By Silvia Montoya and Jordan Naidoo, co-chairs of the Technical Co-operation Group for SDG 4 – Education 2030 Indicators
This post originally appeared on the World Education Blog.
A crucial list of indicators for the achievement of the world’s global education goals was endorsed at a recent meeting of the Technical Co-operation Group for SDG 4 – Education 2030 (TCG). It signed off on the list of thematic indicators on education that countries have agreed to start using in 2017 to monitor progress.
The list has emerged from numerous discussions and debates and has already received broad approval. But some technical questions over their implementation remained. So the UNESCO Institute for Statistics (UIS), which co-chairs the TCG, recently conducted an online survey of TCG members – which includes representatives of governments, partner organizations and civil society groups – and the public. to help fine-tune the list, generating more than 50 responses, many of them from Member States. At the Madrid meeting, the TCG scrutinized the list to ensure that the indicators are feasible and fit for purpose.
What are the indicators?
The SDG4-Education 2030 Framework for Action (FFA) proposes a total of 43 thematic indicators. These include the 11 global monitoring indicators that have already been ‘locked in’ during a process steered by the United Nations Statistical Division. While each global indicator focuses on the outcomes of a SDG4 target (such as the percentage of children meeting a minimum proficiency level in reading), the broader set of thematic indicators are designed to cover the underlying factors (such as the percentage of children out of school or over-age for their grade) that should be addressed in order to achieve each target. These are the indicators that were finalized in Madrid.
Definitions, data and possibly additional indicators
As of today, we have a list of 29 global and thematic indicators, some of which will require additional development, that we can realistically, report on from early 2017 (download the table).
The TCG concluded that the remaining 14 indicators, as proposed in the FFA, require further development. These indicators have not been discarded – but more methodological work, data collection and possibly revision is needed before they will be effective for monitoring purposes.
For example, further methodological work is needed on 4.7.4, which is related to the percentage of students who understand global citizenship and sustainability, and 4.a.3 on the number of attacks on students, personnel and institutions. Standard definitions are needed to ensure that the resulting indicators are comparable across countries.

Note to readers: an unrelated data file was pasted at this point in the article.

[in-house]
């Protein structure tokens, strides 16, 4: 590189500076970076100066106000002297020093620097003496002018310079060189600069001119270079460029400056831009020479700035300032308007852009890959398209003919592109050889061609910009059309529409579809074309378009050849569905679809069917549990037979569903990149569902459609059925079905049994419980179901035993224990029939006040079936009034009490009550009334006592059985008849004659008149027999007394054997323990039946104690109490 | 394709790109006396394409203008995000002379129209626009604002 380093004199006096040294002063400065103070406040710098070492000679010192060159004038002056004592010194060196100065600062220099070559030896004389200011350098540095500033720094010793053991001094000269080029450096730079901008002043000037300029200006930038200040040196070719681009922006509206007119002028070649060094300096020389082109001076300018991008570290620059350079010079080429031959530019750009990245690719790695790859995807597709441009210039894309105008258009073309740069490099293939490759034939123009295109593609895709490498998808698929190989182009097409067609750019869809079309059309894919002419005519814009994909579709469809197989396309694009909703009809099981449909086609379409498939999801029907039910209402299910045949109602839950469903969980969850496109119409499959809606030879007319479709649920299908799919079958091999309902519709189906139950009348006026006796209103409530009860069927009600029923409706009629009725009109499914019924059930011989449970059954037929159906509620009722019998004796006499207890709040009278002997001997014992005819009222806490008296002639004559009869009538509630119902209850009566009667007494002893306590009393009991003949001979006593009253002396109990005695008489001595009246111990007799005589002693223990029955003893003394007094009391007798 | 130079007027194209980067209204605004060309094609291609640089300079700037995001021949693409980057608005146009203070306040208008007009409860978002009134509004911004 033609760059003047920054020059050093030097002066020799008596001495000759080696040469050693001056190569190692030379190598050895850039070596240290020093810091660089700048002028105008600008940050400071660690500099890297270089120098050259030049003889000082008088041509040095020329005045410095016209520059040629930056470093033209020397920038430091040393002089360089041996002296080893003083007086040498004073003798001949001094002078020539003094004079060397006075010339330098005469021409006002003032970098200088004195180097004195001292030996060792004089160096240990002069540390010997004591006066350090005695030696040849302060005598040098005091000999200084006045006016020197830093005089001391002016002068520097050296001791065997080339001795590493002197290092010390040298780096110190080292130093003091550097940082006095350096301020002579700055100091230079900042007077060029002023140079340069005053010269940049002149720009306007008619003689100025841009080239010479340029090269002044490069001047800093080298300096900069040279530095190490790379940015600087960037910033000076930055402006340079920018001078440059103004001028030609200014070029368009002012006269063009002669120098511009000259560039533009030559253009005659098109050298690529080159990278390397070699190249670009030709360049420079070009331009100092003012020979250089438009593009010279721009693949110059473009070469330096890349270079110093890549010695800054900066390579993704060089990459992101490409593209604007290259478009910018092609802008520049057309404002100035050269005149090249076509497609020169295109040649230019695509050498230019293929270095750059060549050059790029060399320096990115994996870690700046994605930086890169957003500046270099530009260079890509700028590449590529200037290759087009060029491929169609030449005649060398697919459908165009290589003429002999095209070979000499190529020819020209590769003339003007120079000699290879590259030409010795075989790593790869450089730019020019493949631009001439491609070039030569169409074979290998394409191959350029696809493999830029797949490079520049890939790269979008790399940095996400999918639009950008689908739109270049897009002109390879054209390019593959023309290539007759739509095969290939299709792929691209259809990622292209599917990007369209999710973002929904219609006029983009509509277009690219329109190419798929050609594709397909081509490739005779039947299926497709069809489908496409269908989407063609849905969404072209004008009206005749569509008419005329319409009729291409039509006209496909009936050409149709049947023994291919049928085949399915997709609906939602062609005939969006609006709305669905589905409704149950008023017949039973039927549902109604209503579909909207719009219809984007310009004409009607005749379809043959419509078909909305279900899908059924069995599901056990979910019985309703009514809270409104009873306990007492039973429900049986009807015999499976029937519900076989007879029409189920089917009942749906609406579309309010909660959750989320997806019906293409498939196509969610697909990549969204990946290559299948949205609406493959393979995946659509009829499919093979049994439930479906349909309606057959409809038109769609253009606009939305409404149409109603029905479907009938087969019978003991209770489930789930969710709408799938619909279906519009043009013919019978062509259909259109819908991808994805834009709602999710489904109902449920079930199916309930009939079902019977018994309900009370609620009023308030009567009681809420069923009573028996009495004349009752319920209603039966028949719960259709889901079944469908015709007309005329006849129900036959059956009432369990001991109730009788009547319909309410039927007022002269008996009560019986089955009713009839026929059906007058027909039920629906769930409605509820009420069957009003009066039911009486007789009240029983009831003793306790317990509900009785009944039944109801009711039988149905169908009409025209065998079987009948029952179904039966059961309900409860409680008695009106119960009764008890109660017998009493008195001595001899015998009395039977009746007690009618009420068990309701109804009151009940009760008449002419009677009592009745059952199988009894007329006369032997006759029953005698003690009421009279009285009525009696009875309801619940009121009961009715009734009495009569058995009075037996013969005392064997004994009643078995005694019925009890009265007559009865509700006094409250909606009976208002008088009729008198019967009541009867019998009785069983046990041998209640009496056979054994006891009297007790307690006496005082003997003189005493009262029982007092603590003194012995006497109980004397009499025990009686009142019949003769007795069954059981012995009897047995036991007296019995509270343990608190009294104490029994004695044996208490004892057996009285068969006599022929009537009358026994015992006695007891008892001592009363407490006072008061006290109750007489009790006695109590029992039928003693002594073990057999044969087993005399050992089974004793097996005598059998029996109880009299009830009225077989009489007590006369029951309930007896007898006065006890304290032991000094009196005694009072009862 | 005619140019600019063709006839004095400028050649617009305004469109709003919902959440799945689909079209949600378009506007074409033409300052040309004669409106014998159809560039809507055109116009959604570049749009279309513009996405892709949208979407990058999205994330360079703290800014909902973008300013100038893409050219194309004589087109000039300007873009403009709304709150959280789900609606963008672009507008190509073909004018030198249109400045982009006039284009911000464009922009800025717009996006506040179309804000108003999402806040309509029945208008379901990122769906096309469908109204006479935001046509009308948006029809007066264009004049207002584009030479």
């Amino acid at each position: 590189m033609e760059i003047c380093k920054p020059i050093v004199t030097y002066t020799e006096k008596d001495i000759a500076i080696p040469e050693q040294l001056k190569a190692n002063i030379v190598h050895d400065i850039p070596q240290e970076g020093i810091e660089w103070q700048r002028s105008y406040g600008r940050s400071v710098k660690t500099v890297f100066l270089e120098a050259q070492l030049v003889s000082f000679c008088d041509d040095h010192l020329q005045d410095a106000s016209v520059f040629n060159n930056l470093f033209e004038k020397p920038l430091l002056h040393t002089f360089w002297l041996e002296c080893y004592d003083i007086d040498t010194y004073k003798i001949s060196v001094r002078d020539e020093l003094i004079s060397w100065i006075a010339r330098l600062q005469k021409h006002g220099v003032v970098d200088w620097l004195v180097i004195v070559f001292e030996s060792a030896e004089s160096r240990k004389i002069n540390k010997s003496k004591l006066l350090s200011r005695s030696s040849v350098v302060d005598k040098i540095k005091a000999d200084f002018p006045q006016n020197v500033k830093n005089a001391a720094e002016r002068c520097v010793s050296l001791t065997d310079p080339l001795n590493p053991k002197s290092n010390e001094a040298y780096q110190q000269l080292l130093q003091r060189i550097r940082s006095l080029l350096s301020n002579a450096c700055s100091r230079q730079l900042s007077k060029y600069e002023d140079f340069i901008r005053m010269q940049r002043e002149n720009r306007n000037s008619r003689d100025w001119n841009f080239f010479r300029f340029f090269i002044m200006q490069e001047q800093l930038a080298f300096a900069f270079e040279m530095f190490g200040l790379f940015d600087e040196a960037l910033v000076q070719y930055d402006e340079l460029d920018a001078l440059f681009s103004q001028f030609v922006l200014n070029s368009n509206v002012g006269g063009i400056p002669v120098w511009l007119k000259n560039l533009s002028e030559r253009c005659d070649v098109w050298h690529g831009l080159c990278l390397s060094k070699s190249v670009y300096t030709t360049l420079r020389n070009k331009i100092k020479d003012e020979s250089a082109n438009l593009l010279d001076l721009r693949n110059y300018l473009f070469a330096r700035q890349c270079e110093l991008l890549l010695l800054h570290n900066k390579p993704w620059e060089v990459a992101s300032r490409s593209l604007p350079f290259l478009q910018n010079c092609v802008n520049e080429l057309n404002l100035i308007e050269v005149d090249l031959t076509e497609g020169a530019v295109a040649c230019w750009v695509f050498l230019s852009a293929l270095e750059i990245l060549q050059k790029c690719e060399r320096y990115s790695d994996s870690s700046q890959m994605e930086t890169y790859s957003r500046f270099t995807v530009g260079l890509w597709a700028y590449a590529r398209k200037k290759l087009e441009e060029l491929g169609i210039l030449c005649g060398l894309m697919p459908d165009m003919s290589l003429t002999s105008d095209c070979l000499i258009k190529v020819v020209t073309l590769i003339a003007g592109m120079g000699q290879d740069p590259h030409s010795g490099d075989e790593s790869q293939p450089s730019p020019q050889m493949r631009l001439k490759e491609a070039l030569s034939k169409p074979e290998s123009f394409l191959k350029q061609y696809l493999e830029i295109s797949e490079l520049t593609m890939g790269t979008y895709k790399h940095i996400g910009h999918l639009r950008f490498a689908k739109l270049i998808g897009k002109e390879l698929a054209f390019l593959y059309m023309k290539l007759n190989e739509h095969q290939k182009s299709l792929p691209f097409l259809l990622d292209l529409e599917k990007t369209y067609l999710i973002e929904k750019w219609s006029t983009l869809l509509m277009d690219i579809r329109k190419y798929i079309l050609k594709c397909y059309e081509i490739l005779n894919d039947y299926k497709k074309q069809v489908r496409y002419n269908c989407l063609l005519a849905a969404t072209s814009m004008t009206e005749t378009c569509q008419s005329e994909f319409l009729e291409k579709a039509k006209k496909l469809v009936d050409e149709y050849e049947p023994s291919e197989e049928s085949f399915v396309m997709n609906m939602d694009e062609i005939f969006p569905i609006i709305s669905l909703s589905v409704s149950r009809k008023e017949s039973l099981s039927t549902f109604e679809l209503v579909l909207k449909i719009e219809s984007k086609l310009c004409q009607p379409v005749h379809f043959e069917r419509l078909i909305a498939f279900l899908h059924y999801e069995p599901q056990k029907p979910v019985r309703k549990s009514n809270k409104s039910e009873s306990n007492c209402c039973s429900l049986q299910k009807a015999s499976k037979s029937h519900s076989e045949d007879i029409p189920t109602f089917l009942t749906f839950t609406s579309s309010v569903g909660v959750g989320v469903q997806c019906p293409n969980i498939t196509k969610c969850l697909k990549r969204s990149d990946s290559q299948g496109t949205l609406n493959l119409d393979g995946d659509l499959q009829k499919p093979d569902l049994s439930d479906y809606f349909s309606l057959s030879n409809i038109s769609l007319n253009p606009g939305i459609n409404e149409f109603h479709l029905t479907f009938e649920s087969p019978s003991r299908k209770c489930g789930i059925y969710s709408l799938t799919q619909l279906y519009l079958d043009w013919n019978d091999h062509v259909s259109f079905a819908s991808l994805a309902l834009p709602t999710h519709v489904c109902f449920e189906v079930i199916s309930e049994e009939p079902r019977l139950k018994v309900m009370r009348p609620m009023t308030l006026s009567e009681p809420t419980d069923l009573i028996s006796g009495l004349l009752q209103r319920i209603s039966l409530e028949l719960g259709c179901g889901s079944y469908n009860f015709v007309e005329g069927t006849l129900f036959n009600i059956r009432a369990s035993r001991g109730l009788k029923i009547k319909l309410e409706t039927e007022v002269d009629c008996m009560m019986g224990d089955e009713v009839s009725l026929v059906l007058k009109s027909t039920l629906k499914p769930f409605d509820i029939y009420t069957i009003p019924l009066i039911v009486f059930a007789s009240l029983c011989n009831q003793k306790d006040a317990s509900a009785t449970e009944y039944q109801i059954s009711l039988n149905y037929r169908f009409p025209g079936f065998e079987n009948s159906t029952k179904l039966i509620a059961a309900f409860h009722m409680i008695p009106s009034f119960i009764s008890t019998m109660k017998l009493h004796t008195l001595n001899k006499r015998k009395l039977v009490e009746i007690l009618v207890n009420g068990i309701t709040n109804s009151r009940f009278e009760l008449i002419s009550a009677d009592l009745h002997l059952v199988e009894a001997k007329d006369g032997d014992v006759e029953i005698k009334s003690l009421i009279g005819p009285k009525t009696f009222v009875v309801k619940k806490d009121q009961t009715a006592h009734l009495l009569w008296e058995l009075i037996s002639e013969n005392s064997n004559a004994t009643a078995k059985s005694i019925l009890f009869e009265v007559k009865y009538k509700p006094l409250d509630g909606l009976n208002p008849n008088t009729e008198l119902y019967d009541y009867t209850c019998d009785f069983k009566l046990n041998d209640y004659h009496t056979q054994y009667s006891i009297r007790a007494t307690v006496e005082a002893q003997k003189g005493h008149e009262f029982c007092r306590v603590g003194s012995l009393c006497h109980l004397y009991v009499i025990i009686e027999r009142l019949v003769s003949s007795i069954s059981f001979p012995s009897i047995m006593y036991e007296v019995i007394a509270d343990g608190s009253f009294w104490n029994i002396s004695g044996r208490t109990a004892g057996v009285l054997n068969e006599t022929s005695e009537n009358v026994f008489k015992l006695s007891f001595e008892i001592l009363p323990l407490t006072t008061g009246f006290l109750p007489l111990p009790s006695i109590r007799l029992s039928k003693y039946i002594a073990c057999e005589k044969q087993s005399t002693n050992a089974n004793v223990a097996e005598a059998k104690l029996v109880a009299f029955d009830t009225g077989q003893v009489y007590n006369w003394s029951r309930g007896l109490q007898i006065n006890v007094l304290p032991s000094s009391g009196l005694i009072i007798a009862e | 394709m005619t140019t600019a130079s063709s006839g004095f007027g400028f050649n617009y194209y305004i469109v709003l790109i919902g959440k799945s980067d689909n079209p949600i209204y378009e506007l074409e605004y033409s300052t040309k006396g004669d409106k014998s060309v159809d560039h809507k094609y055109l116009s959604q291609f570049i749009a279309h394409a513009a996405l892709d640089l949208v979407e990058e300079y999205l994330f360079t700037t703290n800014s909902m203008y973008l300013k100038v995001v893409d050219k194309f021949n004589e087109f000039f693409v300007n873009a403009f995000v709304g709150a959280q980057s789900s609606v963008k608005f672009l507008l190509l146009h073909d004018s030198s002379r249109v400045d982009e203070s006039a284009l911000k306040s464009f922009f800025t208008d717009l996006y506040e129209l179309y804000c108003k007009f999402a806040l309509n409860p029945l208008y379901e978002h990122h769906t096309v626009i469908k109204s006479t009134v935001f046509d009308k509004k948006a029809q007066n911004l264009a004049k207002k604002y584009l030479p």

In other cases, the challenge is to extend the country coverage of the data sources used to produce the indicators. Latin America, for example, is the only region that reports internationally-comparable data for indicator 4.6.3 on the percentage of illiterate adults and youth enrolled in literacy programmes.
The TCG also identified certain areas that, in addition to needing development or revision, may require additional indicators. For example, Target 4.3 calls for equal access for women and men to affordable quality technical, vocational and tertiary education. Yet the current list of global and thematic indicators for this target does not reflect the concepts of affordability or quality and thus additional indicators may be required.
To resolve these issues, the TCG agreed to a UIS proposal to create a series of working groups, chaired by Member States, in three crucial areas.
The first would focus on the methodological issues and data availability issues related to the thematic indicators that need further development. The second working group would focus specifically on indicators related to learning outcomes through the Global Alliance to Monitor Learning
The third would work on capacity building, recognizing the unprecedented demand for statistics being placed on countries. This group would:
- identify capacity issues at the global and national level to report specific indicators;
- develop the methodological tools and resources so that countries can “take ownership” of the global and thematic indicators and understand the data requirements, potential data sources and calculation techniques;
- establish a network of stakeholders to support countries’ needs;
- inform countries about the processes used to collect data and produce indicators to ensure transparency and accountability; and
- develop a mechanism to help countries develop their own National Strategies for the Development of Education Statistics.
The fourth working group would focus on strengthening of reporting of the SDG4 data. Countries and international agencies would, for example, benefit enormously from a comprehensive guide to help them collect and disseminate SDG4 data.
This is all part of the long-standing role of the UIS to serve as the nexus between national and international education data. It is a role we relish as the international education community moves ahead with the global and thematic indicators in the pursuit of SDG4.